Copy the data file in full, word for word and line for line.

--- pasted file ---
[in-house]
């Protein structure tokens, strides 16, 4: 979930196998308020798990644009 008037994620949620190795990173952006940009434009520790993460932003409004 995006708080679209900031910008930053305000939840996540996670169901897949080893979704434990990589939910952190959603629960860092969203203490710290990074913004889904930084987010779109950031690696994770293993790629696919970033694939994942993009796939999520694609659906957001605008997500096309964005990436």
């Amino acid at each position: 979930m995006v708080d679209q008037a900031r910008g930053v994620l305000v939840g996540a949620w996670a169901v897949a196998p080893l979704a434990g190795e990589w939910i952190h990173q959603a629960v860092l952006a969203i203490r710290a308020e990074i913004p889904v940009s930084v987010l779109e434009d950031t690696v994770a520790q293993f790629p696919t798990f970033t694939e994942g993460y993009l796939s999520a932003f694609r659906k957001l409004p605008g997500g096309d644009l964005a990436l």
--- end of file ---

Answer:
[in-house]
């Protein structure tokens, strides 16, 4: 979930196998308020798990644009 008037994620949620190795990173952006940009434009520790993460932003409004 995006708080679209900031910008930053305000939840996540996670169901897949080893979704434990990589939910952190959603629960860092969203203490710290990074913004889904930084987010779109950031690696994770293993790629696919970033694939994942993009796939999520694609659906957001605008997500096309964005990436």
């Amino acid at each position: 979930m995006v708080d679209q008037a900031r910008g930053v994620l305000v939840g996540a949620w996670a169901v897949a196998p080893l979704a434990g190795e990589w939910i952190h990173q959603a629960v860092l952006a969203i203490r710290a308020e990074i913004p889904v940009s930084v987010l779109e434009d950031t690696v994770a520790q293993f790629p696919t798990f970033t694939e994942g993460y993009l796939s999520a932003f694609r659906k957001l409004p605008g997500g096309d644009l964005a990436l």